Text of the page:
Anchor trenches, with or without curbs, are a simple, reliable, and pretty standard option for flexible pond liners like RPE. There are a few differences you’ll encounter if you’ve chosen a different material:
- You must determine if your project will require underlayment. If needed, the underlayment is laid out first, allowing even more excess material so the underlayment extends slightly further than the liner itself. It’s anchored together with the liner in the anchor trench, but the geotextile should continue beyond the liner, up to the top of the trench’s far side.
- PVC liners must be carefully buried under at least 12” of soil to protect them from any exposure to sunlight. A modified version of the anchor trench can still be used, but either the liner and maximum waterline will be as much as a foot below the surrounding grade, or a hump of soil will mark the outline of the pond where it covers the liner.
- An EPDM liner must also be protected from UV and ozone exposure, but it typically doesn’t require as much as 12”. It’s a good idea to check on the manufacturer’s warranty to be clear on exactly how they define “full coverage” since that may affect the details of your anchor design.
Preparing your Order
If you measured a pre-dug pond, it's a simple matter to add four feet to the total length and again to the total width. That will give you the dimensions of the sheet you should order.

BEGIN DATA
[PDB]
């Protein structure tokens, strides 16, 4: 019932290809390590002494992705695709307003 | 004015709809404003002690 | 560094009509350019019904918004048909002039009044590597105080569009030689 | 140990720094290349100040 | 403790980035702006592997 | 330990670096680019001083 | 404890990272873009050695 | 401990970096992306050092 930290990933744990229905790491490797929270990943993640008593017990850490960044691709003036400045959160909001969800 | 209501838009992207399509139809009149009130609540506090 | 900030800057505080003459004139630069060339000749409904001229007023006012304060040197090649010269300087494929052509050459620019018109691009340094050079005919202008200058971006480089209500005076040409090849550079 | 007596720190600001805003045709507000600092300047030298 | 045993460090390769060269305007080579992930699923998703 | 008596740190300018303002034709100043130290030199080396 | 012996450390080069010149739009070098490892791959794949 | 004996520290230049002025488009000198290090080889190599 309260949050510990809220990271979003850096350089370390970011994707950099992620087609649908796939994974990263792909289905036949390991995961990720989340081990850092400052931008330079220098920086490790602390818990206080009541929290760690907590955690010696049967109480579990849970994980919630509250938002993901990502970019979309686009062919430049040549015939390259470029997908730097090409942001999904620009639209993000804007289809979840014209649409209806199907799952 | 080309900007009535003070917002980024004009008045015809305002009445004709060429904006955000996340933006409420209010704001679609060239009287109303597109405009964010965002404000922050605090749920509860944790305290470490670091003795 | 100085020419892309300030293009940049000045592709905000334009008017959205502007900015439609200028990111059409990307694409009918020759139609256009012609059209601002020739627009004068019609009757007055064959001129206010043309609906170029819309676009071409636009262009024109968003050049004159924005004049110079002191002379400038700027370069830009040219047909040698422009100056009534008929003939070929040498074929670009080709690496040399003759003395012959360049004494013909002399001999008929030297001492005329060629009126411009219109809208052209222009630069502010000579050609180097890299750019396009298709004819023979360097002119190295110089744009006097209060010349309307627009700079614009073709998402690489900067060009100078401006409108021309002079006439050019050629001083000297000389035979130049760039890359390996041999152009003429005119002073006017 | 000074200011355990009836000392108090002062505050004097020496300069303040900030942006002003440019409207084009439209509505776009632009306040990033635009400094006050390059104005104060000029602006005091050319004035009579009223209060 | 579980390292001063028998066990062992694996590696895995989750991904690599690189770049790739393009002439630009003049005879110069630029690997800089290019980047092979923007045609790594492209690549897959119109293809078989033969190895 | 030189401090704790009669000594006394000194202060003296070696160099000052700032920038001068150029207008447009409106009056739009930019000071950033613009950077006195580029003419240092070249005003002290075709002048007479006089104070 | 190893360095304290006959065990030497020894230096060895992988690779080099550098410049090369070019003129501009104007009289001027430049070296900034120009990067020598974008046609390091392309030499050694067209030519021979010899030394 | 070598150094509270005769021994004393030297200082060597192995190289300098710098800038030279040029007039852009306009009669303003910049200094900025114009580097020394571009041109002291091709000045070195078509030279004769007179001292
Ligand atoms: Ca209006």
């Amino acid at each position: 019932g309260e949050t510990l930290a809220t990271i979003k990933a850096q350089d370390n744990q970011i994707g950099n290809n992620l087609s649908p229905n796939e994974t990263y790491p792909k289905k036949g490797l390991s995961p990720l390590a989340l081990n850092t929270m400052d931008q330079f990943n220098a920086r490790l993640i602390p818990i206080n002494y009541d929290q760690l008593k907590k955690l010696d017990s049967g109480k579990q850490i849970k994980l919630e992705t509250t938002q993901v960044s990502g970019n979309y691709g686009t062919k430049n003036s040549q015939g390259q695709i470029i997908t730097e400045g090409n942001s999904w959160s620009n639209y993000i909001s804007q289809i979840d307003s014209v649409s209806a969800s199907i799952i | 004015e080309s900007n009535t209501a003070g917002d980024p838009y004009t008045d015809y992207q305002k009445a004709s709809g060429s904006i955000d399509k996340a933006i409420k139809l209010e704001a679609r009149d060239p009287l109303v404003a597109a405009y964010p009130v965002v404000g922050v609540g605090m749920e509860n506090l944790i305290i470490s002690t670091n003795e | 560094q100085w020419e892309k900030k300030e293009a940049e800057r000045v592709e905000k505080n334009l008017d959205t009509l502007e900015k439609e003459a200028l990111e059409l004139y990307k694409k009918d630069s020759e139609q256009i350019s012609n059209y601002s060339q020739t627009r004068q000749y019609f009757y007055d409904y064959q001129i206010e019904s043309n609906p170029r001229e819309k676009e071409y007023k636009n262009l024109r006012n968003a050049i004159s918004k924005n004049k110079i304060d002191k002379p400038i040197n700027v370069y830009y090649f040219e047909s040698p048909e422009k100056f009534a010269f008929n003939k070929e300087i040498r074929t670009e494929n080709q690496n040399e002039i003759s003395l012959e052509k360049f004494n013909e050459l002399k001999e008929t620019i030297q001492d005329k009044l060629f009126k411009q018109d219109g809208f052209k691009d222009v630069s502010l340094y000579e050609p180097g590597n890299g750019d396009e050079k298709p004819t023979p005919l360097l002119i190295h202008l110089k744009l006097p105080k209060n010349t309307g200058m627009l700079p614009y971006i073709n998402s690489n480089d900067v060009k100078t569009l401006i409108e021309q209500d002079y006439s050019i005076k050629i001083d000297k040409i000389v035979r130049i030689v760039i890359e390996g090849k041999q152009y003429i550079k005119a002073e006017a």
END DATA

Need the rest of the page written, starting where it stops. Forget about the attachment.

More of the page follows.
If you're working from a drawing, here's the calculation you'll use. Our example assumes a roughly oval shape, with the widest points being 8' by 6' and a maximum depth of 4'.
- Start with the width (8') plus twice the maximum depth (4' + 4') for a total of 16'.
- Calculate the amount needed for the anchor trench: 2 feet on each side in our example, then multiply times 2 to account for each side for a total of 4 feet.
- Add the two (16' + 4') for a total of 20' wide.
- Do the same calculations using the length: 6' + (4' + 4') = 14' plus 4' for anchoring for a total of 18' long
For this example, then, you'll need to order a sheet that's 20' x 18'. If you're ordering a custom fabricated RPE liner, this won't be a big deal, and you'll have very little waste. If you're ordering standard cuts of some other material off the shelf at a pond liner store, you may need to play around some to figure out the layout that requires the fewest seams and is most cost-effective.